Transit and Apple’s iOS 6

Update: Helpful commenter drdaz notes that this video shows transit and walking icons in iOS 6 Maps, at 2 min, 38 sec in.  It appears that I may have lamented the lack of transit directions too soon.  Questions about how these transit directions are generated remain.  After watching the video,  I am now much more impressed by the new multi-touch gestures available for map navigation.

Update 2 (12-June-2012): Apparently, the beta version of iOS 6 links users to a 3rd party apps page from the transit directions button (discussion here).  Our friends at Walk Score have started a social media campaign to tell Apple that transit and walking matter.

Update 2 (13-June-2012): via Timothy Moore (@timomio), Apple will be “integrating” 3rd party transit apps, a potential boon for 3rd party developers.  I’ll post more after I know more and have time to discuss.  (See: Twitter / TechCrunch)

Today, Apple gave a peak of iOS 6 at their Worldwide Developers Conference.

One of the big changes will be a new default mapping application in iOS 6.  Maps in iOS 6 will have some new features.  It also appears that Apple will remove some other features.

The default “Maps” application on devices running iOS 6 will no longer use Google Maps for cartography and Street View.  Instead, cartography will be provided by TomTom and other sources, and Apple will add a 3D Flyover view.

Apple’s iOS 6 Maps page shows feature highlights.  Notably absent is any mention of directions or maps for any other mode than driving.  There is no mention whatsoever of transit, biking, or walking directions or maps.

Edward Jensen (Phoenix, AZ) offers commentary that expresses my initial reaction:

But if the rumors are true, then I’m sure that Apple will call their new mapping application “amazing,” “revolutionary,” “magical,” and other synonyms.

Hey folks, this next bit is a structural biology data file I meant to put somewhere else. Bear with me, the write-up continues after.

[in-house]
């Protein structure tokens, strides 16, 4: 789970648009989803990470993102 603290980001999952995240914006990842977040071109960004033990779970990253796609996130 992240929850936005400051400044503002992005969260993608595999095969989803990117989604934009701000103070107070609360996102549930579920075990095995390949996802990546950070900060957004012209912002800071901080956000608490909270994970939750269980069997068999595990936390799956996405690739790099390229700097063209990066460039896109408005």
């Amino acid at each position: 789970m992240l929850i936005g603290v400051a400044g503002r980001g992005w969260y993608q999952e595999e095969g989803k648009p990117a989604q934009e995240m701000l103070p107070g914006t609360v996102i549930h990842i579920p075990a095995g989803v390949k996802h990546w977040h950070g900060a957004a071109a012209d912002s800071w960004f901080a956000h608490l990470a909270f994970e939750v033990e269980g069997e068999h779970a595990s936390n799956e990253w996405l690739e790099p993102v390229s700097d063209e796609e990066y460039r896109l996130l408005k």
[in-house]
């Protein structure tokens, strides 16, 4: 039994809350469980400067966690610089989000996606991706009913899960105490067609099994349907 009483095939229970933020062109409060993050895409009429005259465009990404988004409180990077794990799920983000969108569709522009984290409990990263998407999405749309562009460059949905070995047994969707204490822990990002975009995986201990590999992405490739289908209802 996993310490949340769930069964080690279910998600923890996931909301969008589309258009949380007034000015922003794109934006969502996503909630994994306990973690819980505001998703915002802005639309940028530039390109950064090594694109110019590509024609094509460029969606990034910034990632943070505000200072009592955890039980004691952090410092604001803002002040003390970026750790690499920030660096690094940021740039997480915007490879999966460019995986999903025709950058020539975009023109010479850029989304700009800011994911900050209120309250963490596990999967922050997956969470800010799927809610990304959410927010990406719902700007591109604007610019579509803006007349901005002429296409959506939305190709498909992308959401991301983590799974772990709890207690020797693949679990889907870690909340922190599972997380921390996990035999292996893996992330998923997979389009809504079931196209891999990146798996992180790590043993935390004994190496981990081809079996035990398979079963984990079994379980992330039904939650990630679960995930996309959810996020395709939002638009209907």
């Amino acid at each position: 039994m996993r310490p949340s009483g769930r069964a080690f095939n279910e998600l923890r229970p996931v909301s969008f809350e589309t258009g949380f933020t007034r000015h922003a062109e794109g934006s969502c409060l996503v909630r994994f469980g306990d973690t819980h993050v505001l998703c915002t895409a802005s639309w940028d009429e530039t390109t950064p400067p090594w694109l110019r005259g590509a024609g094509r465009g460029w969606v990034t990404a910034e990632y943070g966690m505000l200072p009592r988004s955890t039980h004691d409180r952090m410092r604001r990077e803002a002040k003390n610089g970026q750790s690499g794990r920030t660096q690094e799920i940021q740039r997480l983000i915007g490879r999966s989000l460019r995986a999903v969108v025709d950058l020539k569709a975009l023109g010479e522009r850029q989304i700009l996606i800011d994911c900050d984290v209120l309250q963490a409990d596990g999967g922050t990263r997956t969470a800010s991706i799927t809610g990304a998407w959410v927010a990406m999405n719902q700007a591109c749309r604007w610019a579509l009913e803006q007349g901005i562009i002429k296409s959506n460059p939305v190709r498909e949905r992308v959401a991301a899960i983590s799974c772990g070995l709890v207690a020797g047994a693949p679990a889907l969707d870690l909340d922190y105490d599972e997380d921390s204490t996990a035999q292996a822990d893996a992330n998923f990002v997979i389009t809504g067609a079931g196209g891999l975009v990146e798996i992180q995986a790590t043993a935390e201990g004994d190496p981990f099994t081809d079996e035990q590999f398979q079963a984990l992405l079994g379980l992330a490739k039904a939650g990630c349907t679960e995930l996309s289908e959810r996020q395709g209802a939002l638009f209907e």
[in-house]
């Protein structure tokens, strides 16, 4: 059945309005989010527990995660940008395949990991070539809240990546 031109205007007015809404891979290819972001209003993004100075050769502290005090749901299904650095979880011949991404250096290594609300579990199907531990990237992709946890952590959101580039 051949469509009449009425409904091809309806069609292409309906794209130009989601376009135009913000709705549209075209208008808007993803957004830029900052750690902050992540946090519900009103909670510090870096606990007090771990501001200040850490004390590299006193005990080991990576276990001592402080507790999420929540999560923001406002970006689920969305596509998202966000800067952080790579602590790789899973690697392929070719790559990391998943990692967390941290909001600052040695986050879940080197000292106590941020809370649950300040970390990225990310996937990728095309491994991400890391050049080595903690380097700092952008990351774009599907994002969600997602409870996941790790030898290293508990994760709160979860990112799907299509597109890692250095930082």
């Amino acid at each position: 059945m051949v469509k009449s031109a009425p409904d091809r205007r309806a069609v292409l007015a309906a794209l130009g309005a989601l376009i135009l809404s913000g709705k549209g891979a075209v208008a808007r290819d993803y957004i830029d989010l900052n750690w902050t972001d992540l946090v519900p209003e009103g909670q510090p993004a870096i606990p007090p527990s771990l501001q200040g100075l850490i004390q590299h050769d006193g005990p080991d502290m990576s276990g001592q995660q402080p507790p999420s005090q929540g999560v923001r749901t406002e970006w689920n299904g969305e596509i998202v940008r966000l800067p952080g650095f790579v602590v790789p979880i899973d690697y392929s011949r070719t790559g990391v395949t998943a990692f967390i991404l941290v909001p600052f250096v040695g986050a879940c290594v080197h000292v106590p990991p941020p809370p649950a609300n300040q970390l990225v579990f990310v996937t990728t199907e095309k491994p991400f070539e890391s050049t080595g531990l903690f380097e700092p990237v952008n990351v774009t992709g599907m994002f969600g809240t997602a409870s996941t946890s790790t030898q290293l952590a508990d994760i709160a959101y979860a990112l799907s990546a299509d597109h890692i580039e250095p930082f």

But, will it really be that?

I’m sure that it will be aesthetically pleasing. And that the graphics will be great. But one of the best features of Google Maps — and the big reason why I use it — is that Google Maps offers transit directions. You see, I don’t have a car. The option for me to get reliable directions to get from Point A to Point B via transit, as in the screen capture on the right, is absolutely mission-critical.

The other problem, at least for Phoenix, is that Valley Metro is very protective of their transit schedules. It took several years after Google Transit’s launch before one could plan transit trips here in Phoenix. If there is a transit feature in Apple’s new maps, what data will be there? I highly doubt that Phoenix’s will be there at launch.

Thankfully, we can still access Google Maps via the browser. But a native app was so much better. (iOS 6 and transit maps?)

I hope that Apple adds transit back into the default Maps application.  Based on a first glimpse, it looks as if making maps visually-appealing a high priority here, but I hope that is not taking a back seat to providing comprehensive information.

I hope that Apple will jump into the transit directions market.  They sell a lot of handsets (only about half the number of Android phones sold, though), and have a significant installed user base.  It would be great to see Apple bring their famed emphasis on user experience to bear in public transportation.  Dynamic re-routing in the case of missed connections?  New real-time features?  Integration with Siri (“Siri: remind me 5 minutes before my train leaves.”)?  We’ll see.

Google’s already doing an amazing job with transit routing and features.  It is my hope that more innovators will join the challenging space.

If Maps in iOS 6 is just pretty pictures with less comprehensive information, I may transition to Android as my personal phone.

Aaron is the founding principal of Trillium Solutions, Inc. He brings experience that includes 12 years of web-development with 8 years in public transportation, with knowledge of fixed-route transportation, paratransit, rural transportation, and active transportation modes. Aaron is a recognized expert in developing data standards, web-application design, digital communications, and online marketing strategy. He originally developed Trillium’s GTFS Manager, and has played a key role in the development of the GTFS data specification since 2007.